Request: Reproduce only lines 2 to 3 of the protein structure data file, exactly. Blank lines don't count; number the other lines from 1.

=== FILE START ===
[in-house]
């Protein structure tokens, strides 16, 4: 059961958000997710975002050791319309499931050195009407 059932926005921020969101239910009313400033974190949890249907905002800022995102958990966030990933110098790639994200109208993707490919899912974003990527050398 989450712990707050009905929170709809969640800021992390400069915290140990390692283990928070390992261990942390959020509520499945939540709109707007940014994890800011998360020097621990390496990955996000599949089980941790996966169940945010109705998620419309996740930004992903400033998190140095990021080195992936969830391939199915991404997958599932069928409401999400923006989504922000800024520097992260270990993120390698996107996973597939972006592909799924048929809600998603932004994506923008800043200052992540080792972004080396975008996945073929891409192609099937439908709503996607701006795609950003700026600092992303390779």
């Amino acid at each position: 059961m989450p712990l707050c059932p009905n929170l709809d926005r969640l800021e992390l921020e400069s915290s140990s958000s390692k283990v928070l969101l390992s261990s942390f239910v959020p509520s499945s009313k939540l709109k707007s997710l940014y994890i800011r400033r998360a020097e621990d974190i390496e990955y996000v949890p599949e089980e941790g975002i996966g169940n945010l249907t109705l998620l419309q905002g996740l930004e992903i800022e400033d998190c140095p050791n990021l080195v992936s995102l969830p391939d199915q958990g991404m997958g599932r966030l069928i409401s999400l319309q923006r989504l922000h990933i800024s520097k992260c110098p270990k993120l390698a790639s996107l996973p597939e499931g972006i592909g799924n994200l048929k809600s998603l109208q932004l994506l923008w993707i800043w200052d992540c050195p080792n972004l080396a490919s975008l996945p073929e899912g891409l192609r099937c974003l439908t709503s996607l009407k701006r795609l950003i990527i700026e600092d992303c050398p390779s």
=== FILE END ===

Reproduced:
């Protein structure tokens, strides 16, 4: 059961958000997710975002050791319309499931050195009407 059932926005921020969101239910009313400033974190949890249907905002800022995102958990966030990933110098790639994200109208993707490919899912974003990527050398 989450712990707050009905929170709809969640800021992390400069915290140990390692283990928070390992261990942390959020509520499945939540709109707007940014994890800011998360020097621990390496990955996000599949089980941790996966169940945010109705998620419309996740930004992903400033998190140095990021080195992936969830391939199915991404997958599932069928409401999400923006989504922000800024520097992260270990993120390698996107996973597939972006592909799924048929809600998603932004994506923008800043200052992540080792972004080396975008996945073929891409192609099937439908709503996607701006795609950003700026600092992303390779």
């Amino acid at each position: 059961m989450p712990l707050c059932p009905n929170l709809d926005r969640l800021e992390l921020e400069s915290s140990s958000s390692k283990v928070l969101l390992s261990s942390f239910v959020p509520s499945s009313k939540l709109k707007s997710l940014y994890i800011r400033r998360a020097e621990d974190i390496e990955y996000v949890p599949e089980e941790g975002i996966g169940n945010l249907t109705l998620l419309q905002g996740l930004e992903i800022e400033d998190c140095p050791n990021l080195v992936s995102l969830p391939d199915q958990g991404m997958g599932r966030l069928i409401s999400l319309q923006r989504l922000h990933i800024s520097k992260c110098p270990k993120l390698a790639s996107l996973p597939e499931g972006i592909g799924n994200l048929k809600s998603l109208q932004l994506l923008w993707i800043w200052d992540c050195p080792n972004l080396a490919s975008l996945p073929e899912g891409l192609r099937c974003l439908t709503s996607l009407k701006r795609l950003i990527i700026e600092d992303c050398p390779s």